Since its outset, the (S8) International Peripheral Film Festival (Mostra Internacional de Cinema Periférico) has kept up a commitment to environmental and economic sustainability in various ways, such as recycling and reusing materials, furniture and structures from one year to the next, the agreement with public transport bodies, and more.
Such activities have always been a part of the Mostra’s good practices. In recent times, (S8) has been drawing up an ENVIRONMENTAL SUSTAINABILITY PLAN with clear GOALS and PRINCIPLES:
- To reduce, prevent and offset our ecological footprint, taking on a series of commitments that comply with the following principles.
- To reduce the consumption of non-renewable resources.
- To lower the generation of waste and pollutants.
- To prevent the environmental, cultural and social impact arising from holding the event in A Coruña, but also on a nationwide, European and global level.
- To raise awareness about environmental problems related to climate change, desertification and global environmental changes.
- To encourage the use of sustainable transport and consumption in a responsible way as regards our environment.
- To foster environmental awareness among our audience.
In addition to the aforementioned activities, there will be other new ones that have been introduced into our plan to continue implementing them in the upcoming festivals.
Furthermore, our programme includes a film series for schools each year, which during the month prior to the festival seeks to raise awareness of the environmental problem among the youngest and stimulate debate about it in subsequent talks.
Raising awareness about the issue among the adult audience at the festival is also an ongoing task, not only via the films, but by teaching DIY practices and the principle of degrowth. Such activities include:
- The development workshop with flowers (green process), free of polluting chemicals, given by Phil Hoffman (2018)
- The film workshop with no camera by Madi Piller (2019).
- The online workshops by Richard Tuohy and Dianna Barrie (2020) who taught, for example, how to make a pinhole camera at home with recycled materials.
- In 2022, Dianna Barrie & Richard Tuohy attended. The filmmakers came from Australia to use their DIY philosophy to give a workshop in which they taught us, for example, how to build a simple home laboratory to develop our own films ourselves.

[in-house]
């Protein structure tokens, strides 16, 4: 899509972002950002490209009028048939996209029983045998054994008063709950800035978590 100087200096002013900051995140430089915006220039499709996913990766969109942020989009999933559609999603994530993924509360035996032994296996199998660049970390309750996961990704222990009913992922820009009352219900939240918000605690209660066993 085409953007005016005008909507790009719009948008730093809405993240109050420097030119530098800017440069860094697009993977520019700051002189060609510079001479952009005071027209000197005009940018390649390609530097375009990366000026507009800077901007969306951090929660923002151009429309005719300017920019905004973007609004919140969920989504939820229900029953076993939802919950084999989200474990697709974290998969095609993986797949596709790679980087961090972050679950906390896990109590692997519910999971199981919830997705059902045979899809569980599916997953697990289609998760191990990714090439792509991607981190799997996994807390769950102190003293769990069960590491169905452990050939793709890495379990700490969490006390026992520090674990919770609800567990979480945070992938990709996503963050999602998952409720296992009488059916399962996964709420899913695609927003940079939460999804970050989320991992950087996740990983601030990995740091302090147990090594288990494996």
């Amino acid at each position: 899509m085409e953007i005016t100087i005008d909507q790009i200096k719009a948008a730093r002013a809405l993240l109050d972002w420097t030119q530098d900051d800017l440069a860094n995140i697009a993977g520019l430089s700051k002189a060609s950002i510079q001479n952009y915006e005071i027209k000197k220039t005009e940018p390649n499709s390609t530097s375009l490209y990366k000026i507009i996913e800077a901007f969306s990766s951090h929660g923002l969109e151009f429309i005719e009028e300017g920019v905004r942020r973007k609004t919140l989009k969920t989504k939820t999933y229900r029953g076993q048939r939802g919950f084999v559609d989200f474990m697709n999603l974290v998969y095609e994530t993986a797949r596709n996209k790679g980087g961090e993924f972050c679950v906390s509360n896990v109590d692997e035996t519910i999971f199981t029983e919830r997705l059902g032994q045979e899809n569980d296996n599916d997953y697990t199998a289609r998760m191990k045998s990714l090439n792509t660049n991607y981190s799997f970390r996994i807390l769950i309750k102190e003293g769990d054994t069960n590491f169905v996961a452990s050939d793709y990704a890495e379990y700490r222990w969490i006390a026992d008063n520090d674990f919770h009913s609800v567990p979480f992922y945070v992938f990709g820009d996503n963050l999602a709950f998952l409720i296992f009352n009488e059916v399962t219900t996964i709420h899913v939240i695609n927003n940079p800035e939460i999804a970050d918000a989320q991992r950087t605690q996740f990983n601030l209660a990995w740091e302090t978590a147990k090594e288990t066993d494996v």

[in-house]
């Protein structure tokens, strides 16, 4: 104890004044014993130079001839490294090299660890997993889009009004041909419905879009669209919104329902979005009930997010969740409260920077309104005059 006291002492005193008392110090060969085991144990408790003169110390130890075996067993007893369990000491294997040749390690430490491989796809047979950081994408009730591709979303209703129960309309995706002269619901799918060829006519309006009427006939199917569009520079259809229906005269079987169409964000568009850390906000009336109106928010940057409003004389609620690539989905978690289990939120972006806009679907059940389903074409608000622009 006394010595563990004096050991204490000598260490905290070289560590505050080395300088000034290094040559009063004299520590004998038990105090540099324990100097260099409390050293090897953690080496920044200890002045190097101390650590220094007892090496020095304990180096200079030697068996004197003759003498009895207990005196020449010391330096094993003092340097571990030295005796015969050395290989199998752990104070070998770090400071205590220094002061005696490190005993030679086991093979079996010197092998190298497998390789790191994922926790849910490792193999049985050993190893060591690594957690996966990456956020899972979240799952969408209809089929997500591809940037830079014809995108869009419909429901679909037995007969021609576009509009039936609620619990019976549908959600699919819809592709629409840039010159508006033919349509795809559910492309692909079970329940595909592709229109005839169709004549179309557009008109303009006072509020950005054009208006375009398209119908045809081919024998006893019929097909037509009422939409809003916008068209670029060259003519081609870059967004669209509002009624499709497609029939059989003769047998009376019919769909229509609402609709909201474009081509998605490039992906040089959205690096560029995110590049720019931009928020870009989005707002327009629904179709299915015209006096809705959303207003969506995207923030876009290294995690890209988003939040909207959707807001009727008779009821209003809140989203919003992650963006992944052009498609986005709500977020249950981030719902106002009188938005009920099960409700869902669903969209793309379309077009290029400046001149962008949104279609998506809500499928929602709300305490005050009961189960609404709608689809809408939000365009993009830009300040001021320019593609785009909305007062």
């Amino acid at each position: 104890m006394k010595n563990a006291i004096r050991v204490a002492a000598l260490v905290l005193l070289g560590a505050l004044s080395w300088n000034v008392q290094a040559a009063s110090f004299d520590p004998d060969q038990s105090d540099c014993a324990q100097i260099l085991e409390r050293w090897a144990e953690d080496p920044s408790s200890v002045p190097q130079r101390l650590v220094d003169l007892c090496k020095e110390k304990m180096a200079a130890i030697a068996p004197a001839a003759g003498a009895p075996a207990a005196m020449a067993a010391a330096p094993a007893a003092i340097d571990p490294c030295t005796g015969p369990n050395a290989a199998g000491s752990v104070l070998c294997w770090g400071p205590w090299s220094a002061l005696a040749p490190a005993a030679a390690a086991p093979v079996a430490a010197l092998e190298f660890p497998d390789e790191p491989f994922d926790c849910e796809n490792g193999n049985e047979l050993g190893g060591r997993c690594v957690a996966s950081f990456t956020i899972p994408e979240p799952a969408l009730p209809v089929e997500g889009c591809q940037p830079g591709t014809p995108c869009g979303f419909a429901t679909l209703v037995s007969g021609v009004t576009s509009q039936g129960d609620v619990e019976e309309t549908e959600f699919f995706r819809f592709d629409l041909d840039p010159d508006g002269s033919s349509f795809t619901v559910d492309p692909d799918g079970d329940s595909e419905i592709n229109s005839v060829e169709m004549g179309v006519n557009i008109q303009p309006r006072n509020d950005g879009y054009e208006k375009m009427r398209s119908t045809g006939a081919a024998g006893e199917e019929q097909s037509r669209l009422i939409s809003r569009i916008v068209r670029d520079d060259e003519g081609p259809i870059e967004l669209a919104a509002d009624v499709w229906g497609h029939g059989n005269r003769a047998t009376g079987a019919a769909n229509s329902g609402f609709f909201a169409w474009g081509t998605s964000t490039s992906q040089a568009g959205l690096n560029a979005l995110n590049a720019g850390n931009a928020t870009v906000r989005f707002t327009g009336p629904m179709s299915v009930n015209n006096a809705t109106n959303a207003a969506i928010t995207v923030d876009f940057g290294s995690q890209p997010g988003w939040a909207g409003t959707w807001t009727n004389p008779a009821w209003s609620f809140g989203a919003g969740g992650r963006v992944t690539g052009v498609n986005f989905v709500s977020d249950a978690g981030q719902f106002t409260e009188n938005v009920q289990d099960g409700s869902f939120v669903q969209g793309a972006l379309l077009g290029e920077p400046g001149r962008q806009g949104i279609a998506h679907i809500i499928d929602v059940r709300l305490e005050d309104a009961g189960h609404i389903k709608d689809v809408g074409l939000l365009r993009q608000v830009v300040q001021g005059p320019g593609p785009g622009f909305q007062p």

All of this enables us to free ourselves from depending on large laboratories, and to save a significant carbon footprint in bulky shipments and developing chemicals.
At (S8) in 2023, new activities are also being introduced, such as:
Reusing canvases and banners from previous (S8)s in a project to recycle and manufacture textile tools, household items and accessories that will be put on sale, coordinated and created by the designer Melania Freire (Mercedes-Benz Fashion Talent Award 2019) in collaboration with Aida Mosquera (Stylist and Art Director), and manufactured by members of ADCOR – Fundación Adultos Discapacitados de A Coruña (Disabled Adults Foundation of A Coruña). This is an original way to lend new life to these materials.
- The “SUSTAINABILITY IN FESTIVALS” panel will be held with representatives of different festivals in Galicia, united by their participation in the SUSTAINABLE CULTURE AGREEMENT.
(S8) is a cultural event programmed, organised by and starring women.
This has an impact both in the way of working and functioning as a team, as well as in creating the programme. In the very essence of the festival, “peripheral”, it is our intention to foster a free and independent cinema. This is a kind of cinema that is difficult to distribute, due to its avant-garde nature that places it outside the commercial circuits, but also due to the matter of gender bias.
The result of this commitment to gender equality can be seen in the activities that the festival carries out every year, such as fostering a diverse audience (age, nationality, identity…), the use of non-sexist language, free of stereotypes and prejudices, and the presence of women in drawing up the programme (artists, directors, groups of/with women, presenters…). But above all, it is evident in the way responsibilities are distributed, since not only is there a team with gender parity (60% women; 50% men), but all the (S8) teams are led by women (management, programming, production, education, technique, press, sponsorships, guests and activities).